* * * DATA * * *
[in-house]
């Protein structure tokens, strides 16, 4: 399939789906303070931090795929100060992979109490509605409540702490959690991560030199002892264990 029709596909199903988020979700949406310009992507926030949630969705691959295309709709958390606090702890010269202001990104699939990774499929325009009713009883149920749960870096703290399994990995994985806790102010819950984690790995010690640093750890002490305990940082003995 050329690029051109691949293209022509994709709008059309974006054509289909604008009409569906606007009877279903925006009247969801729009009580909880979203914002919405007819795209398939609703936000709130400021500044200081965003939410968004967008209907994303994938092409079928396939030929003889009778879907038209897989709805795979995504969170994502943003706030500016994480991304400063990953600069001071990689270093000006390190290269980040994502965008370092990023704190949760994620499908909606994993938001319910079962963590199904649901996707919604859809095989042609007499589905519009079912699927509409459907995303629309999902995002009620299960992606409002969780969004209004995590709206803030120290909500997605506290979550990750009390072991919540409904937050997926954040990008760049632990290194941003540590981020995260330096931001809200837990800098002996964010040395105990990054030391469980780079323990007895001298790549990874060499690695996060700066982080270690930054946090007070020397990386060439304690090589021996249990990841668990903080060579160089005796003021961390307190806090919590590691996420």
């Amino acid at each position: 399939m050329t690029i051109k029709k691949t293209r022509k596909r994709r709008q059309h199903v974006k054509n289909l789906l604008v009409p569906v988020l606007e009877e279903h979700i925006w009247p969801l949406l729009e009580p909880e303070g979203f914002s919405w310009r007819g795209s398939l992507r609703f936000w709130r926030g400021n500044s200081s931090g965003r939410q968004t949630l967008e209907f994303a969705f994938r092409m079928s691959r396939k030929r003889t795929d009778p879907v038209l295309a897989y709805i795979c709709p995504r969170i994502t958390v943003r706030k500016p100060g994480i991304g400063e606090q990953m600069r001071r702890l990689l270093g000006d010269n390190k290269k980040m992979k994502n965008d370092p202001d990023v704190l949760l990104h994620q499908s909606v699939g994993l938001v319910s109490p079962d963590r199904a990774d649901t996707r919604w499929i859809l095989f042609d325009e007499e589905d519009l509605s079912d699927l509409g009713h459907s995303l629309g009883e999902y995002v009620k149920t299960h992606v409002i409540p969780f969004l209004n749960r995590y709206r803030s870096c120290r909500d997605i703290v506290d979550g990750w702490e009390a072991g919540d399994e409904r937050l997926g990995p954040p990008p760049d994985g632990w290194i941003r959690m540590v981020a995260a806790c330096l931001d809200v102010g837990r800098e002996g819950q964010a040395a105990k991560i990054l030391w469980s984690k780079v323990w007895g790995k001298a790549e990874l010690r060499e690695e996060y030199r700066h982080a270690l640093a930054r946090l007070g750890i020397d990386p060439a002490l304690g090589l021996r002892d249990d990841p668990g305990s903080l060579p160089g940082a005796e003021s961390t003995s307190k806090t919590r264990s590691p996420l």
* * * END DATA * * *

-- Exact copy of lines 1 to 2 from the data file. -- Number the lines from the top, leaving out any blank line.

[in-house]
């Protein structure tokens, strides 16, 4: 399939789906303070931090795929100060992979109490509605409540702490959690991560030199002892264990 029709596909199903988020979700949406310009992507926030949630969705691959295309709709958390606090702890010269202001990104699939990774499929325009009713009883149920749960870096703290399994990995994985806790102010819950984690790995010690640093750890002490305990940082003995 050329690029051109691949293209022509994709709008059309974006054509289909604008009409569906606007009877279903925006009247969801729009009580909880979203914002919405007819795209398939609703936000709130400021500044200081965003939410968004967008209907994303994938092409079928396939030929003889009778879907038209897989709805795979995504969170994502943003706030500016994480991304400063990953600069001071990689270093000006390190290269980040994502965008370092990023704190949760994620499908909606994993938001319910079962963590199904649901996707919604859809095989042609007499589905519009079912699927509409459907995303629309999902995002009620299960992606409002969780969004209004995590709206803030120290909500997605506290979550990750009390072991919540409904937050997926954040990008760049632990290194941003540590981020995260330096931001809200837990800098002996964010040395105990990054030391469980780079323990007895001298790549990874060499690695996060700066982080270690930054946090007070020397990386060439304690090589021996249990990841668990903080060579160089005796003021961390307190806090919590590691996420």